A new beginning for
end-of-life law

Guiding doctors and families through difficult decisions

At the end of life, there are no easy decisions. The law should provide guidance, so when QUT Professors Ben White and Lindy Willmott found it ailing, they went to work.

For almost 40,000 Australians each year, the end of life will come after a decision to stop or forgo treatment.

This could mean removing life support when there is no longer any hope for recovery, or deciding not to use medication that would do little to help.

These are tough, emotional decisions, and the patient is not always able to make them. In many cases, the decision will rest with their family and doctor.

But Professors White and Willmott’s research into doctors’ legal knowledge exposed some unhealthy gaps.

Their study found that doctors had limited knowledge of the law surrounding end-of-life decision making.

It also uncovered some of the reasons why these decisions are so complex in practice. Even if doctors are aware of the law, their own ethics come into play.

“Doctors don’t like to take away hope. But futile treatment can result in harm to the patient, the family, and the treating team,” says Professor Willmott.

If doctors don’t follow the law, it puts them at legal risk. The rights of patients and families are also at risk: they may not receive the treatment they are entitled to, or may not have their refusals of treatment respected.

“Law is a reflection of community values, so it matters – especially on sensitive issues
like end of life.”

Professor Ben White

Complexity of the law is a problem for doctors

Professors White and Willmott conducted a comprehensive review of end-of-life law across Australia. They concluded that the legal framework was confusing, ambiguous and inconsistent.

An example is the law surrounding advance directives, which allow you to record your wishes about the medical treatment you do or do not want to receive.

The law says advance directives may not apply in some situations, but those situations vary from state to state.

“It’s not satisfactory in a federation, where people do move around – both patients and doctors,” says Professor Willmott.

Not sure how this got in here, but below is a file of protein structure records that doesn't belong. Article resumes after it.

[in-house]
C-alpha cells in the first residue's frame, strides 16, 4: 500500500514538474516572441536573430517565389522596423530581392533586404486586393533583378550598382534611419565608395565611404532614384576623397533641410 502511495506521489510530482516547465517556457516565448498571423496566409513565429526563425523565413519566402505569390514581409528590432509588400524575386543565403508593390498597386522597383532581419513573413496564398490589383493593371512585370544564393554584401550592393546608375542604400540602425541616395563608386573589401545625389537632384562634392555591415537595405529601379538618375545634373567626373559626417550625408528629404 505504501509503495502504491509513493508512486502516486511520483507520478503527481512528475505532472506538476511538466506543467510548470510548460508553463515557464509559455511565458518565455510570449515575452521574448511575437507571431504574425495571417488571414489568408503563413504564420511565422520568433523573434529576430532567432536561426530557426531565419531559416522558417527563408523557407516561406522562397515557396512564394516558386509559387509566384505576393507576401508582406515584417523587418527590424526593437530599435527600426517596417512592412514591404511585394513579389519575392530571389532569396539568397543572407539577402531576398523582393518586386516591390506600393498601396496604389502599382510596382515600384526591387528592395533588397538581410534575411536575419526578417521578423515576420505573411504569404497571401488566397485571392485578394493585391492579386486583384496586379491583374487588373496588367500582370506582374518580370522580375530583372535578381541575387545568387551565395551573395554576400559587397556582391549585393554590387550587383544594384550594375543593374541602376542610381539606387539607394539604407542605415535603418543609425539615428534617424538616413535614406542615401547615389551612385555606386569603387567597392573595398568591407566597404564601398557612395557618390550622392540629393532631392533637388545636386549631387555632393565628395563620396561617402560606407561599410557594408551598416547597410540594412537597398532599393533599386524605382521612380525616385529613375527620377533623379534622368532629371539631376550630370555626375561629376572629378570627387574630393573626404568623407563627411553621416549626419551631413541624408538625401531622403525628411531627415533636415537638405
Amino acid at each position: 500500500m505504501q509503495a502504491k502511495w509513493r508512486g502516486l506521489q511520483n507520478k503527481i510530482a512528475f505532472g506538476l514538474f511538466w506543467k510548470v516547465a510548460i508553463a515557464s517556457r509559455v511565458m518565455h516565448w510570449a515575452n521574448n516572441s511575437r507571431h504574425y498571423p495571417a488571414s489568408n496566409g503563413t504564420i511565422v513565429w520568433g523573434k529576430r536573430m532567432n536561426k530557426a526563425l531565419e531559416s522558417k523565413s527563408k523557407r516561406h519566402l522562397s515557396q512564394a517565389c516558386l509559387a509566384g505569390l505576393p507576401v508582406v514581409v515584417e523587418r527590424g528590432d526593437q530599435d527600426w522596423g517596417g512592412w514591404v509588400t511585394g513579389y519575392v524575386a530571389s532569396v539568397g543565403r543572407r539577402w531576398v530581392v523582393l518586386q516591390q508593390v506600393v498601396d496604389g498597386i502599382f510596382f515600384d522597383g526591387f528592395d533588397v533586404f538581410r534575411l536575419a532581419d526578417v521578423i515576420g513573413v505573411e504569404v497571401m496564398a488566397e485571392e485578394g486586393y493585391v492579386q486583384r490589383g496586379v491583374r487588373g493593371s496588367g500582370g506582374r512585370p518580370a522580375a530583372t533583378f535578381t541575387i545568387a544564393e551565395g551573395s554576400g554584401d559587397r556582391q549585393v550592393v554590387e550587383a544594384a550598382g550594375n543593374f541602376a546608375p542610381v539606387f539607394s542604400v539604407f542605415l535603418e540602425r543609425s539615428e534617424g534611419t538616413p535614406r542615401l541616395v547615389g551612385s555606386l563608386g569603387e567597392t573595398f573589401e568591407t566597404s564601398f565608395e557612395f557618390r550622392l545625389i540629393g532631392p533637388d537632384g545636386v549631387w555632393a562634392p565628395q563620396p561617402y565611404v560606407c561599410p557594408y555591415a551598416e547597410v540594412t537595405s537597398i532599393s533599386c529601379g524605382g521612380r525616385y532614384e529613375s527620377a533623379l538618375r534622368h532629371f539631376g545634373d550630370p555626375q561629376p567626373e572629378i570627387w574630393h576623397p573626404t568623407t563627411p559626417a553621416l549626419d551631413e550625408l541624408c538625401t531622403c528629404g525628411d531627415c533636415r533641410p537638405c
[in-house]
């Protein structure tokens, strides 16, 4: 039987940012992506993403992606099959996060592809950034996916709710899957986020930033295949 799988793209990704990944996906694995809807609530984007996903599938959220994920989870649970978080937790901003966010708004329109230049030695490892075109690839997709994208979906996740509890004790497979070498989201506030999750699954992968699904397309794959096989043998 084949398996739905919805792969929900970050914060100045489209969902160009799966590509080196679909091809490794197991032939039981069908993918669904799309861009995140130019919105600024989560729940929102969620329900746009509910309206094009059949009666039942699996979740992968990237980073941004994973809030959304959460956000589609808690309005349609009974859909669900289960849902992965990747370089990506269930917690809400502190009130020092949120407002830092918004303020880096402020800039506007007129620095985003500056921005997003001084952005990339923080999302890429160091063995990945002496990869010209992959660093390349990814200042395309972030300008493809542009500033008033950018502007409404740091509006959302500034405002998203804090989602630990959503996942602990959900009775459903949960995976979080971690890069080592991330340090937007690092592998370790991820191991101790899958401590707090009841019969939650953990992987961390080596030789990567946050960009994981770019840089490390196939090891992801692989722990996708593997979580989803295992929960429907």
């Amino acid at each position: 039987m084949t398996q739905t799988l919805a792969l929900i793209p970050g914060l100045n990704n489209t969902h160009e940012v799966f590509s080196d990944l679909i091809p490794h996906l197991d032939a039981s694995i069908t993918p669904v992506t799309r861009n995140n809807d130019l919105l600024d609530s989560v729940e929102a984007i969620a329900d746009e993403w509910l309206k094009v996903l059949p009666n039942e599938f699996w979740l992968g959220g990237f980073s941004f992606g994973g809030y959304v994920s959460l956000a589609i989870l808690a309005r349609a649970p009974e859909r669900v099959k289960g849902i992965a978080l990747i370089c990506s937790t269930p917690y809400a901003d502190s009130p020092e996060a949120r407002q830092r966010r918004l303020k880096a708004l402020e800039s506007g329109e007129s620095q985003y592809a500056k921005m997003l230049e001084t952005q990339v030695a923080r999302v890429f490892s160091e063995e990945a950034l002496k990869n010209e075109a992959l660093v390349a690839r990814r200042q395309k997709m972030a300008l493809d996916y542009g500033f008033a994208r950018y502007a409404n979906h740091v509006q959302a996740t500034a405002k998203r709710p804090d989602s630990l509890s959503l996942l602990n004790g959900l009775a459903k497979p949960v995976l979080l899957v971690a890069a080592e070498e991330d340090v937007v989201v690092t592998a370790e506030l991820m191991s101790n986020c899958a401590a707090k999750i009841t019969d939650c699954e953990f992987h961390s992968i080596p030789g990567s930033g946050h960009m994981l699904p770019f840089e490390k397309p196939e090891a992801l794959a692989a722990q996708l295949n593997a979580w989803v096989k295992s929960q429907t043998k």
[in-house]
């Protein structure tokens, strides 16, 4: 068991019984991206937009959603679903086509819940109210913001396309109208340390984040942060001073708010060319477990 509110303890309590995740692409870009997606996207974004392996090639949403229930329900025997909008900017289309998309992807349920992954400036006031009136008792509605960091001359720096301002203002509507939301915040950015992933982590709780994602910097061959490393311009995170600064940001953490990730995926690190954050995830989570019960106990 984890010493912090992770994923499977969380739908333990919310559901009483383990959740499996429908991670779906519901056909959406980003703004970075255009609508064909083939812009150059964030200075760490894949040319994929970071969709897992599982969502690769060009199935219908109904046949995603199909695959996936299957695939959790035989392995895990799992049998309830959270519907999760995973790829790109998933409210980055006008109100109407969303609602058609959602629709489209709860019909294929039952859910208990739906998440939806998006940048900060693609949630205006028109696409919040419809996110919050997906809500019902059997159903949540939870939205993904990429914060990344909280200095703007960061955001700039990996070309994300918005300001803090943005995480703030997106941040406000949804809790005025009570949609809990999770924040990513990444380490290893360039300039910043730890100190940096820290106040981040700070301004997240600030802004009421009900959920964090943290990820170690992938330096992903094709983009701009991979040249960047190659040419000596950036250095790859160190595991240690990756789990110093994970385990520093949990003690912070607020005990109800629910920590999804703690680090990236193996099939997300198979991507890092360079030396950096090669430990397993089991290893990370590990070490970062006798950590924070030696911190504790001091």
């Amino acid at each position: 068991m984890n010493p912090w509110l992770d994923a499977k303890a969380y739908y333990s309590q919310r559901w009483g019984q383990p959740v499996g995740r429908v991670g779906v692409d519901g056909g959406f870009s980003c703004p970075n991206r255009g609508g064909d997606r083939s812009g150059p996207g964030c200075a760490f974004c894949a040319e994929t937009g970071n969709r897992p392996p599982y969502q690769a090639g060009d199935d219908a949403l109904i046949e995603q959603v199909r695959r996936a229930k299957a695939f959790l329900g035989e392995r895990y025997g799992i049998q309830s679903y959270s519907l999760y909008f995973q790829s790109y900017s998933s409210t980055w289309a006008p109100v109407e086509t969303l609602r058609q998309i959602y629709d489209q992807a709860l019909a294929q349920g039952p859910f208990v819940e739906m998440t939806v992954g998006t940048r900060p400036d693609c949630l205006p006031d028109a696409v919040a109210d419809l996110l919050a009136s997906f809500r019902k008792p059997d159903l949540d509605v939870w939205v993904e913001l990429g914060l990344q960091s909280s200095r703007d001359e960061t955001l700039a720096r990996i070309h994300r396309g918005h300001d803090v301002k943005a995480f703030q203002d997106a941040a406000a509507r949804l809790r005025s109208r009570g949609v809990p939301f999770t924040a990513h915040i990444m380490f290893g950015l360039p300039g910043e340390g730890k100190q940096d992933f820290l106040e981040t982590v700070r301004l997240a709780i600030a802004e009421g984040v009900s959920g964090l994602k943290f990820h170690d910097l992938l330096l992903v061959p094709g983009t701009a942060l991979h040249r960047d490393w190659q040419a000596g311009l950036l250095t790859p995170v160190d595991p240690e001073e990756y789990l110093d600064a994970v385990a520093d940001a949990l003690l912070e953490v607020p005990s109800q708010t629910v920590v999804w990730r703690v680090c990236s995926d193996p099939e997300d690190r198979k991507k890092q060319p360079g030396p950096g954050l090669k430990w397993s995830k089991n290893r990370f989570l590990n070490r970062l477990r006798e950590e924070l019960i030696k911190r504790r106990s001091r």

Professors White and Willmott’s research has led to reforms to make the law simpler and more consistent.

Their report Rethinking life-sustaining measures: questions for Queensland was one of the triggers for a Queensland Law Reform Commission review. The review made a range of recommendations; many of these are being actively considered to reform the law.

Cutting through the confusion

Professors White and Willmott’s research has prompted a range of new initiatives to better educate and support doctors and other health practitioners.

State health departments, hospitals and other providers have drawn on the research to develop new education programs to address the gaps in doctors’ knowledge.

This includes practical resources to help with day-to-day decisions. QUT’s End of Life Law in Australia website is one such resource. It provides health practitioners and the community with quick access to legal information that is easy to understand.

“It’s great to be able to direct our staff to a resource that clearly outlines the hierarchy of decision making when patients are unable to provide consent,” says Dr Jenny Jones, Clinical Ethics Coordinator at Metro South Health, Queensland.

“The resource also helps me make sure I stay up to date, and have the correct understanding of the law.”

Professors White and Willmott’s research has also led many organisations to develop new end-of-life policies and guidelines. The result is more clarity for doctors, which in turn means more appropriate care for patients and their families.

“We wanted to empower patients and their families to make decisions, and to understand what they are entitled to do when they or their loved one is at the end of life,” says Professor Willmott.

Journey to impact

Professors White and Willmott’s report Rethinking life-sustaining measures: questions for Queensland is released.

It is the first comprehensive critique of Queensland law on withholding and withdrawing life-sustaining treatment.

Professor White is appointed as a commissioner for the Queensland Law Reform Commission's review of guardianship laws.

Australian Research Council Linkage grant Withholding and withdrawing life-sustaining medical treatment from adults who lack capacity: the role of law in medical practice is awarded to Professors White, Willmott and collaborators.

Professors White and Willmott’s research on advance directives is cited by the Irish Law Reform Commission.

The commission’s recommendations are then included in the Irish Advance Healthcare Decisions Bill 2012.

Australian Research Council Linkage grant Futile treatment at the end of life: legal, policy, sociological and economic perspectives is awarded to Professors Willmott, White and collaborators.

Australian Research Council Linkage grant Enhancing community knowledge and engagement with law at the end of life is awarded to Professors White, Willmott and collaborators.

New South Wales Health and the Victorian Department of Health (with Australian Medical Association Victoria) publish resources for health professionals, drawing on Professors White and Willmott’s research.

QUT’s Australian Centre for Health Law Research launches the End of Life Law in Australia website to provide practical information for health professionals and the community.


Professor Ben White
Professor Lindy Willmott

Email: achlr@qut.edu.au
Phone: +61 7 3138 5345
Website: ACHLR
Twitter: @HealthLawQUT